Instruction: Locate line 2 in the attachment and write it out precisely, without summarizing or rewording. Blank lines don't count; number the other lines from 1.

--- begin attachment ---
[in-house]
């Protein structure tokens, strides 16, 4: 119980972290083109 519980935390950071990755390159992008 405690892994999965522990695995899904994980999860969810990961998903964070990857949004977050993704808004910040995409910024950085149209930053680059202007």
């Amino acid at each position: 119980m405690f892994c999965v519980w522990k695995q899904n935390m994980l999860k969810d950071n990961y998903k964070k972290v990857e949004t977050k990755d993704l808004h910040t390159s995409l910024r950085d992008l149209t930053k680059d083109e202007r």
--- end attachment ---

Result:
């Protein structure tokens, strides 16, 4: 119980972290083109 519980935390950071990755390159992008 405690892994999965522990695995899904994980999860969810990961998903964070990857949004977050993704808004910040995409910024950085149209930053680059202007």